[df results will be the same as before we started, so to get to the space so we can see it we need to go to the 'core'... get it?]

    [Stick in the installation DVD, or if you used CDs I think you'll need the first one, boot with the cd/DVD... you might need to access your BIOS settings and make sure that the cd/dvd drive is what it boots to first - I don't know because thats the setting I have as a default anyway - if this is the case, and I think it might then you might be able to just press F12 and select it - although thats not supported on all systems I don't think]

    [Press:] F5
    [Then type:] linux rescue

    [Select your language, I'll assume English will work if your reading this, and the keyboard system you want to use]
    [you will now need to avoid mounting disks and systems so select "skip" because you want to avoid mounting or booting]


    [a command line should now be in front of you]

    [now type:]
    lvm vgchange -a y VolGroup00

    [Then:]

    lvm lvchange -a y /dev/VolGroup00/LogVol00

    [Then check everything is cool by using the next command, this will take a little while, but let it run:]

    e2fsck -f /dev/VolGroup00/LogVol00

    [Then type:]

    resize2fs /dev/VolGroup00/LogVol00

    [take out the cd and reboot. It should all be working now, free space should be viewable in your home folder and everything should be great, hope it helped]
    Last edited by JoeyJoJoe; 4th June 2006 at 11:42 PM.

  2. #2
    Join Date
    Feb 2008
    Posts
    3

    works as well with Fedora 7

    Good job, thanks Joey.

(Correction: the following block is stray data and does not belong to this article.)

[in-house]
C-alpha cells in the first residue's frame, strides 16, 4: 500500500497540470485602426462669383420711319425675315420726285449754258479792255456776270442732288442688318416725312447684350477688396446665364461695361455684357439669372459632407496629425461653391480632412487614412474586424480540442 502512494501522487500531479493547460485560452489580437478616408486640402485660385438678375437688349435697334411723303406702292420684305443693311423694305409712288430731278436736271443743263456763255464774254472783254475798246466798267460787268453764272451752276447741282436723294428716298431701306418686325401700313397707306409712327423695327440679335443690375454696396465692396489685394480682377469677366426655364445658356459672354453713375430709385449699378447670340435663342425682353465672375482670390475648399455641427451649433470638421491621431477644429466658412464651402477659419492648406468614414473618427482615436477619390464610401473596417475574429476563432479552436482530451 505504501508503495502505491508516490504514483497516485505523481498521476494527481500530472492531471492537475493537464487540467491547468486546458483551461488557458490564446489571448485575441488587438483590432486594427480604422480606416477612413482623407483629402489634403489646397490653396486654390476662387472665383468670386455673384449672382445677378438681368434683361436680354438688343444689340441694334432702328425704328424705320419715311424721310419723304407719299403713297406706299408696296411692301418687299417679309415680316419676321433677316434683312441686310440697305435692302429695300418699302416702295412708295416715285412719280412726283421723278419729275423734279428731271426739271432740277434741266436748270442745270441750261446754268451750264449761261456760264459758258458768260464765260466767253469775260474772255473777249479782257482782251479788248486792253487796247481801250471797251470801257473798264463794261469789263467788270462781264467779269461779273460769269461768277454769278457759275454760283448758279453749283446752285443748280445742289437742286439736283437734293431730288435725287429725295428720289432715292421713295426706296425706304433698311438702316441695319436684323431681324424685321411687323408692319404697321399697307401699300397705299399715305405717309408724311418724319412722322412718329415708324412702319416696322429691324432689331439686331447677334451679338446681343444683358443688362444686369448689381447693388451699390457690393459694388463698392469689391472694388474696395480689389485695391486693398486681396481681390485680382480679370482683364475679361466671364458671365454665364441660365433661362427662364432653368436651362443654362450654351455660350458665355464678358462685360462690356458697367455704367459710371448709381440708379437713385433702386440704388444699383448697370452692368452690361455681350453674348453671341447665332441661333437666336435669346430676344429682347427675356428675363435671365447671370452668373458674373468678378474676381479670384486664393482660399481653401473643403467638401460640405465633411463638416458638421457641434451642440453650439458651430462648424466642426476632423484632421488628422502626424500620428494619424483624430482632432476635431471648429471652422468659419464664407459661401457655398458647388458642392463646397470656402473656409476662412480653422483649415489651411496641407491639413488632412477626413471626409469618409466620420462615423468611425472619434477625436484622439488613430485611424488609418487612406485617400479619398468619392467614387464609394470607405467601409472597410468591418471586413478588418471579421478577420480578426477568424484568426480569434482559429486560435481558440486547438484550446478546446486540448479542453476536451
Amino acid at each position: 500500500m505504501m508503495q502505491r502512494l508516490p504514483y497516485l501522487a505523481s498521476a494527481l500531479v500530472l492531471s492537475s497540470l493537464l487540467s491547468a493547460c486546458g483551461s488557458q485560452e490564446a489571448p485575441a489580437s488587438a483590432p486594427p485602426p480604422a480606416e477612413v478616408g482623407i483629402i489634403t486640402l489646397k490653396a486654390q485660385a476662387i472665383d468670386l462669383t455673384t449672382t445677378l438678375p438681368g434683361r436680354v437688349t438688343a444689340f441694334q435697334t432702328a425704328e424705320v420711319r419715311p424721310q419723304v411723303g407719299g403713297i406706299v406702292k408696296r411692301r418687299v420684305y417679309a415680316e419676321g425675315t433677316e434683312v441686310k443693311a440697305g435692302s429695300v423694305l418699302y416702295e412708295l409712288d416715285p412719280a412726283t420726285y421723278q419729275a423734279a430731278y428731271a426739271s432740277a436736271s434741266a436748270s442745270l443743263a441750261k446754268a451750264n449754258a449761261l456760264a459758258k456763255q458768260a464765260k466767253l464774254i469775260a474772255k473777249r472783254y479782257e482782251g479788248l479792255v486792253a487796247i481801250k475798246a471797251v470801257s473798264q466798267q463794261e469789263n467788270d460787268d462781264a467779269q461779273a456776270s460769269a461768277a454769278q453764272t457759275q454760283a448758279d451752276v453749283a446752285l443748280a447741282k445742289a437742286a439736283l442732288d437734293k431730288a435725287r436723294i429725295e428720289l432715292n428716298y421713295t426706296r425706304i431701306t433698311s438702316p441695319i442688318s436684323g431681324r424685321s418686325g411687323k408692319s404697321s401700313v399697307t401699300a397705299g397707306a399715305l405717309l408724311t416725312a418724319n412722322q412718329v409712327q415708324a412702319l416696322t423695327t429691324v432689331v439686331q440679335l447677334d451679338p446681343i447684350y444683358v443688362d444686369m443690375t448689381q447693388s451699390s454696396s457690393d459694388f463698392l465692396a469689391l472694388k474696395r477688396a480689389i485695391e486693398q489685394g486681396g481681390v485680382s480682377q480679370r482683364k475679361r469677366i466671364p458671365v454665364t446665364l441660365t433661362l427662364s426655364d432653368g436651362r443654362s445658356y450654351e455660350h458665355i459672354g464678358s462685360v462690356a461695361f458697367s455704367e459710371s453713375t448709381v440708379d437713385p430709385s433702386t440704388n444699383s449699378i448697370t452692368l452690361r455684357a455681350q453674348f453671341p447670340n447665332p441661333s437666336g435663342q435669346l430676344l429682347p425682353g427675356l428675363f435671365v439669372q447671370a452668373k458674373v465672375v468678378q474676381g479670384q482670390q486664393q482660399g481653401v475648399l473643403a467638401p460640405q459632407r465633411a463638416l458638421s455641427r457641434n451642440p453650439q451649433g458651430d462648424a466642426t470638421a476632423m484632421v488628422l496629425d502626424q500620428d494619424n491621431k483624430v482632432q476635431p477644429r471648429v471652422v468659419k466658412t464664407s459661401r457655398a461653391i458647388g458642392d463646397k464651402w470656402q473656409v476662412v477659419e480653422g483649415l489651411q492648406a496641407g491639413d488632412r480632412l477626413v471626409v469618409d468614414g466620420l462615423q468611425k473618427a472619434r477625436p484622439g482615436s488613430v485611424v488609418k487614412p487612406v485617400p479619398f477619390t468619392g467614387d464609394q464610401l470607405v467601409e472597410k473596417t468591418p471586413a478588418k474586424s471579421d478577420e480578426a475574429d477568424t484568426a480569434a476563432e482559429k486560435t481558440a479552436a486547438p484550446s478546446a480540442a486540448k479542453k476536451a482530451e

I accomplished the last few tasks booting from the Fedora 7 Rescue cd.

    This post was particularly helpful in view of the fact I hadn't yet discovered

    9.5. Using the LVM utility system-config-lvm
    http://www.redhat.com/docs/manuals/e...onfig-lvm.html

  3. #3
    Join Date
    Apr 2006
    Location
    Coventry, UK
    Posts
    444
    I wasn't aware of that tool either, it looks like it could be an easier way of doing things (although I've not looked into it properly).

    I must admit though when I moved over to fedora 8 I actually set it up to use EXT3 which is loads easier to manage and to move stuff from, say, fedora to ubuntu. Maybe it's a matter of personal taste but me and a lot of other people on here are not keen at all on LVM...

    anyway, I'm glad I was able to help in some way
    Registered Linux User #416286

  4. #4
    Join Date
    Feb 2008
    Posts
    3
    An overwhelming majority it would seem are not keen for lvm.
    http://forums.fedoraforum.org/poll.p...lts&pollid=338

    I ran across this how to install the Logical Volume Management gui from Fedora Core 5 rpm on Ubuntu @
    http://ubuntuforums.org/showthread.php?t=216117
    which might indicate it is gaining acceptance.

    What I like about lvm is when I need more space, I get more space, voila.
    I think I understand the sentiment against it too:
    Why fix something that works (and I already know how to do?)

    With the whole point of Fedora being development, I can understand when an install defaults one way or another, as with lvm, they ARE steering a bit. I think next install I'd choose it again.